A practicing Architect for 20 years who has worked on most types of building construction including numerous fire-proofed steel-framed buildings. Unfortunately, my research has also concluded that this is true. Tonight I will present to you the very clear evidence that all three World Trade Center high-rise buildings, the Twin Towers and Building 7 were destroyed not by fire as our government has told us, but by controlled demolition with explosives. WTC Building 7 was feet tall, 47 stories.
Ethical issues in patenting scientific research pp. Council of Europe, Macer Summary This paper is included in the session titled "Research", a topic perhaps more suited to the issue of patenting than that of the session on "Industry" which follows, although this is a sign of the times.
We live in the s and not the s. We have seen the growth of patent applications by academic and public sector researchers to a point where they may out number those of industry applicants, especially in the case of biotechnology.
The trend towards commercialised science is symbolised by the U. Congress which decided that publicly funded science should be commercialised, and during the s intellectual property rights were decentralised from government to research institutions to create commercial incentives.
This trend has become world-wide. Ethically we can start by asking rather simple questions, is the principle of beneficence, or loving good, served more by having research than by not having research, and do we encourage more research into more beneficial areas of science by the incentive system of patents than we would by not having patents?
We will also consider whether other ethical principles such as justice and doing no harm are served by systems of intellectual property protection. Ethically can anyone own a product of their mind, a product of nature, a product of a designed process, a discovery or even an invention?
Does it make any difference whether the product or process involves living organisms or rocks? Should we expect the practical law to share the same goals as that of ethics, namely can we expect ideal ethical laws or some compromise?
In this paper I will first review intellectual property protection, and secondly, discuss the ethical arguments related to patenting in biotechnology research.
Intellectual Property Protection There are several systems of intellectual property protection designed to reward inventors. To qualify for a patent an invention must be novel, non-obvious and useful.
Industrial competitiveness leads to secrecy, and results may not be published at all if a company does not think they can keep the benefits to themselves from the research costs invested, or the money used to purchase the rights to the use of results of research from a university research team.
A patent guaranties the publication of the results and the deposit of the product in a central repository, for use in the future development of research to create better inventions. The closing of results from other workers is against the principle of scientific openness, but is a common feature of certain forms of industrial research, especially when the process used to create a product may be expected to be kept a secret for some years.
However, with biotechnology inventions, once the product is sold, the DNA can be sequenced and reproduced by another team of researchers. Specific techniques, such as nuclear transfer or cell manipulation techniques may be keep secret a little longer, but still tend to be made open through the patent system.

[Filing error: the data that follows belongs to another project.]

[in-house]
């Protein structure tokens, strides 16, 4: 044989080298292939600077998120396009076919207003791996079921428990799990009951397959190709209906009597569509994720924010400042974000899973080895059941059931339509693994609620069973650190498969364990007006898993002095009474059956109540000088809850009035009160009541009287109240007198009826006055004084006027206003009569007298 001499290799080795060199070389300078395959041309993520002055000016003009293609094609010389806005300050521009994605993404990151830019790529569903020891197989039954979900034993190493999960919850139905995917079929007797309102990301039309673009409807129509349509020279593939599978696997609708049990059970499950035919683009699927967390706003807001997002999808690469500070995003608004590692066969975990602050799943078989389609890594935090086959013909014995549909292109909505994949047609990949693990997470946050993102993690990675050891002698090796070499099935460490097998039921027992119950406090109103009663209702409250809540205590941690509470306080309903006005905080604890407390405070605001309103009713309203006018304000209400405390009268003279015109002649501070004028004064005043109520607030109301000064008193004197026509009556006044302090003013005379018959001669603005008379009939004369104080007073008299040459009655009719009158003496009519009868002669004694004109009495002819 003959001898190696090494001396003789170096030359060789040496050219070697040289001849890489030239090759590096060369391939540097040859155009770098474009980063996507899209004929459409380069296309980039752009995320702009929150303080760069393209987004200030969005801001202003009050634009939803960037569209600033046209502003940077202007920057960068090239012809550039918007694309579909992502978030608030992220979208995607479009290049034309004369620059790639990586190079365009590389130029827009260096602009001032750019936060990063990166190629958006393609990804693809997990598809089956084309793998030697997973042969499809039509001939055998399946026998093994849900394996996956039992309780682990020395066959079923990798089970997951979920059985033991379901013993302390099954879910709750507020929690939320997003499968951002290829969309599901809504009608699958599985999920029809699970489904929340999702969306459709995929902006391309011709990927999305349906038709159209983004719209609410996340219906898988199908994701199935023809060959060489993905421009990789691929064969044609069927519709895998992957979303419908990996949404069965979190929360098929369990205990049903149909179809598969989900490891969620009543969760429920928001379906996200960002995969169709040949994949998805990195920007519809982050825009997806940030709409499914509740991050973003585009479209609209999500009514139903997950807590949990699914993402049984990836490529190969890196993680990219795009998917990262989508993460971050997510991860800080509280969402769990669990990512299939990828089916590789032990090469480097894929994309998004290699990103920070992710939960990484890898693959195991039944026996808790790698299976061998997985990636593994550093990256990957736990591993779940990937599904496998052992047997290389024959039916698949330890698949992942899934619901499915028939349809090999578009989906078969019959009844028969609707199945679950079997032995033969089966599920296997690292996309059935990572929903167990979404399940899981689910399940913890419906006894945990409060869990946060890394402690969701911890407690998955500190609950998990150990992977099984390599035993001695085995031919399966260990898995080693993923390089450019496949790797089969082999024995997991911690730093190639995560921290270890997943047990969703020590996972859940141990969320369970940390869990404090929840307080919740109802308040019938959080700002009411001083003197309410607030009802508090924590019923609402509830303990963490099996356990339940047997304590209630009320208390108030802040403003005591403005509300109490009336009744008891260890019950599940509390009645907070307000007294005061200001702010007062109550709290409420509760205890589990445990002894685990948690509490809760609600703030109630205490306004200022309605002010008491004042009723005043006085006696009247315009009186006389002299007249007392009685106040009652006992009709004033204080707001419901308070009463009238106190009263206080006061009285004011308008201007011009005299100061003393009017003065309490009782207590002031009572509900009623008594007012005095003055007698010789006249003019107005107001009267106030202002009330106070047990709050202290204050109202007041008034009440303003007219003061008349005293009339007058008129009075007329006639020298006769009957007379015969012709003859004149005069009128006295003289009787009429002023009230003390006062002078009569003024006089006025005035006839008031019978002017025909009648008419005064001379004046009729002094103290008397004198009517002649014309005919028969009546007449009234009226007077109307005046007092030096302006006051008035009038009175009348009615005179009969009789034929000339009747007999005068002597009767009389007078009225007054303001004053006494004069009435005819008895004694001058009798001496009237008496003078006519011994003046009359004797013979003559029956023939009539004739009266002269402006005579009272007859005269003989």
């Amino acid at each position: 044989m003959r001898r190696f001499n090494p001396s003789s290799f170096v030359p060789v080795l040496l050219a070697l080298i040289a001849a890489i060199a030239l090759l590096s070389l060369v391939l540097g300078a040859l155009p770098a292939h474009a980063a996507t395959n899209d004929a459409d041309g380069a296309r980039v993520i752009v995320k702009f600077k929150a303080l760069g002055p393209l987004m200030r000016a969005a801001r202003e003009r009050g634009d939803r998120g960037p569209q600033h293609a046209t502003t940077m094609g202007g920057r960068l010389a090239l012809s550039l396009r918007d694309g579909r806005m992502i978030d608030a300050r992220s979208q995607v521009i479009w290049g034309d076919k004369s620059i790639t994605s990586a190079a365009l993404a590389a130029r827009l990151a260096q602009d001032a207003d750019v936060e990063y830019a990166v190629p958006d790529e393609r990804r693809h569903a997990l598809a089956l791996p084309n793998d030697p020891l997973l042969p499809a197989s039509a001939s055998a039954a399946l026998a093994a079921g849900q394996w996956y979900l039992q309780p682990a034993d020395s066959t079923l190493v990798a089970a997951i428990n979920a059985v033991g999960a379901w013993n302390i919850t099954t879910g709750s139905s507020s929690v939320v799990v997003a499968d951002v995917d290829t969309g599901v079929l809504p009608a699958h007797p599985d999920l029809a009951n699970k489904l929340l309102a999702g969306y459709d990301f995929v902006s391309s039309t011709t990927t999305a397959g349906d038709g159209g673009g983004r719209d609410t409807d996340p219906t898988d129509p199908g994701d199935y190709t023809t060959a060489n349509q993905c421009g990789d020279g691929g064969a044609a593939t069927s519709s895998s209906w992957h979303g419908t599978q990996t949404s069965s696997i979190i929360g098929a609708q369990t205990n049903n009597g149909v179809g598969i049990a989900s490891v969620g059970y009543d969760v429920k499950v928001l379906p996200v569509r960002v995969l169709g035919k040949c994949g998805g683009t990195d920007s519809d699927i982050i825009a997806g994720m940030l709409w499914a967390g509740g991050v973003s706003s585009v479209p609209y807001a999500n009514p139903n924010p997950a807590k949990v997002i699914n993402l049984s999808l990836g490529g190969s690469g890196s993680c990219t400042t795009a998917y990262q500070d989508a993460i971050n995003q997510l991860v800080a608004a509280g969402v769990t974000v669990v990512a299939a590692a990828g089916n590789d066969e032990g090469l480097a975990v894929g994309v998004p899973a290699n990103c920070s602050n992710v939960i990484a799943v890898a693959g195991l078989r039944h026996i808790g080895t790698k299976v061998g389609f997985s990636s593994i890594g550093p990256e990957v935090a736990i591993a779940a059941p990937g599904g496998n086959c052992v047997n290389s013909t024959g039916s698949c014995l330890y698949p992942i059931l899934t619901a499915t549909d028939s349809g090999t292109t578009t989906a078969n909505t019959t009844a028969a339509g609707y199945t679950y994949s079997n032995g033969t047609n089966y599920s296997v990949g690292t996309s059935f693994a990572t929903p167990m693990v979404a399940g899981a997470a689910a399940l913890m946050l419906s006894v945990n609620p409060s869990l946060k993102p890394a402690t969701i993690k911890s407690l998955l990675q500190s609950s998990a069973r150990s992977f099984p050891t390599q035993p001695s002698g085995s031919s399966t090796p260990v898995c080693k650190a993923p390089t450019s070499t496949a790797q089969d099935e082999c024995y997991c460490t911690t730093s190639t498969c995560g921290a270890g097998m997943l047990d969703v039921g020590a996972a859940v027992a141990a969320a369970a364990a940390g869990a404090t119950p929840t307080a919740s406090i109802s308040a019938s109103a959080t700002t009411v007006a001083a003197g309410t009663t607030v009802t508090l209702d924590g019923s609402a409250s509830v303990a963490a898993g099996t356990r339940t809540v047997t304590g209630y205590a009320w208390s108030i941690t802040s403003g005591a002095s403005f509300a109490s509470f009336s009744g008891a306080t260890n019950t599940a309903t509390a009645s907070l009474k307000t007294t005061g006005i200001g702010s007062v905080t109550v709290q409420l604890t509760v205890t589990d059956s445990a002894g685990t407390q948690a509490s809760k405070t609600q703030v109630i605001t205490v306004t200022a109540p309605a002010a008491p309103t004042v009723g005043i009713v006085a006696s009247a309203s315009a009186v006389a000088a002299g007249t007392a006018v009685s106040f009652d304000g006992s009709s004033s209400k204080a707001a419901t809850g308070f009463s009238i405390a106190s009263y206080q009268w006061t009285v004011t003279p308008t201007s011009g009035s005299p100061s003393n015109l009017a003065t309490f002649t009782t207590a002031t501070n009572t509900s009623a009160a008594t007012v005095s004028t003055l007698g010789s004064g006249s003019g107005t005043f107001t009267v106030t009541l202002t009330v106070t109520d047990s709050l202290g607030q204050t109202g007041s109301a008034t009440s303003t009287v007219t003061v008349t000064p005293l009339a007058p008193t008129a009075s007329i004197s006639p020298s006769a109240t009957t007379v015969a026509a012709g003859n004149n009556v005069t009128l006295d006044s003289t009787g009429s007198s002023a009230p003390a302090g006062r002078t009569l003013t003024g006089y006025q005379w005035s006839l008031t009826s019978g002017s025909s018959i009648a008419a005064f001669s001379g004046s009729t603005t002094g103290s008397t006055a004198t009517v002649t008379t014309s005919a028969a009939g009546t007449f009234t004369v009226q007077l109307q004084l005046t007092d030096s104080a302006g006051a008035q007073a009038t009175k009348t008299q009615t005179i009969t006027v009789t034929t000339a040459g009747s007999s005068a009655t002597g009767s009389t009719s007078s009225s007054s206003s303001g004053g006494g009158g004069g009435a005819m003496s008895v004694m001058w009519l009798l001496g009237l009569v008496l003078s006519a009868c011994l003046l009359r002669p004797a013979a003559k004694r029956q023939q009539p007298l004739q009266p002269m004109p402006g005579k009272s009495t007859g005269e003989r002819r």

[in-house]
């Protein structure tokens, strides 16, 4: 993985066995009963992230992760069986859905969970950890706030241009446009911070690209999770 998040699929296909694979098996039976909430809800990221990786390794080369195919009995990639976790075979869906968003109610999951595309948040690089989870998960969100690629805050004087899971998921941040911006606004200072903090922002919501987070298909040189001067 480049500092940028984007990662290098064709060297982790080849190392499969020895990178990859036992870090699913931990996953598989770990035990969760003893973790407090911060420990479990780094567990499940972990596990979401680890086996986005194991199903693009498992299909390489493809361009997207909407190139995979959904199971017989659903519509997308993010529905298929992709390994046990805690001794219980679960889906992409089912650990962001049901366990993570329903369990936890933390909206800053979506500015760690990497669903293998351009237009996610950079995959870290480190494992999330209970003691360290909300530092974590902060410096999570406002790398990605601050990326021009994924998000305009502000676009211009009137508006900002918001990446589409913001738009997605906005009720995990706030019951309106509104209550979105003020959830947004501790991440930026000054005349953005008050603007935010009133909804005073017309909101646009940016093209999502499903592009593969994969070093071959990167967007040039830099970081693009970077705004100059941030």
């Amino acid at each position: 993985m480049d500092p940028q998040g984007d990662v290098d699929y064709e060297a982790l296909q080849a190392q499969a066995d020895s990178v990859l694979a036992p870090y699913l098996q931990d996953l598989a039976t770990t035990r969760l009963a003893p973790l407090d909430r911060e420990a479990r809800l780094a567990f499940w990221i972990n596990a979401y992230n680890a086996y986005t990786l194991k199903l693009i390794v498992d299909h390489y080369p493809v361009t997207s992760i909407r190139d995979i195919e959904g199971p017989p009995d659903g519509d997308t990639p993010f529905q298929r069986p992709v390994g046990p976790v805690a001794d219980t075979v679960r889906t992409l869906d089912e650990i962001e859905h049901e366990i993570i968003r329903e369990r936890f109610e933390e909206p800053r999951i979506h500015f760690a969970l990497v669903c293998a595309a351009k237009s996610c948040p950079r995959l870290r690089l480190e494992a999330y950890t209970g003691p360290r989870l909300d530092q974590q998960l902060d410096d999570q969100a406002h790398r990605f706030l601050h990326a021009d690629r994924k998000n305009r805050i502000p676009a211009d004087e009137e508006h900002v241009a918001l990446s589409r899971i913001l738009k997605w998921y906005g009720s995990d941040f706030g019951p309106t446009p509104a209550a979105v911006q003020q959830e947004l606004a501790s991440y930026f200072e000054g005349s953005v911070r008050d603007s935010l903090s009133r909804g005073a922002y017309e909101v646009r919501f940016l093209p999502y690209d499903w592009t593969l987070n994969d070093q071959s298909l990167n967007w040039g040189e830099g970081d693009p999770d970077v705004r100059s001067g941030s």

Patents can generally be sought either on products or processes used to manufacture the product. It is easier to obtain a process patent, but it has been harder to prove that a competitor is using your process, as access to their production facilities may be restricted.
If the claimed invention is the next, most logical step which is clear to workers in that field, than it cannot be inventive in the patent sense.
If a protein sequence is known, than the DNA sequences that code for it will not in general be patentable, unless there is a sequence which is particularly advantageous, and there is no obvious reason to have selected this sequence from the other sequences that code for the protein Carey and Crawley, In the case of natural products there are often difficulties because many groups may have published progressive details of a molecule or sequence, so it may have lost its novelty and nonobviousness.
These are essentially short pieces of the human genome. However, the genomics companies like TIGR have applied for patents on previously published sequences from databases, and the policy seems to be emerging.
There are also patents on protein molecules which have medical uses. In this case the protein structure is patentable if it, or the useful activity, was novel when the patent was applied for.
The invention must also be commercially useful.Sometimes referred to as micro ethics, these topics concern the interactions and individual actions of scientists and engineers in their research and practice, and cover responsible conduct of research.
Ethics essays are a thinking man’s forte. For example in a business ethics essay, the writer could examine the code of business ethics in terms of origin and relevance. This aspect of an medical ethics essay is a double-edged sword.
An medical ethics essay could overwhelm a novice. Presentation in ethics papers is the key to getting high grades. I. Eliezer Yudkowsky’s catchily-titled Inadequate Equilibria is many things.
It’s a look into whether there is any role for individual reason in a world where you can always just trust expert consensus.
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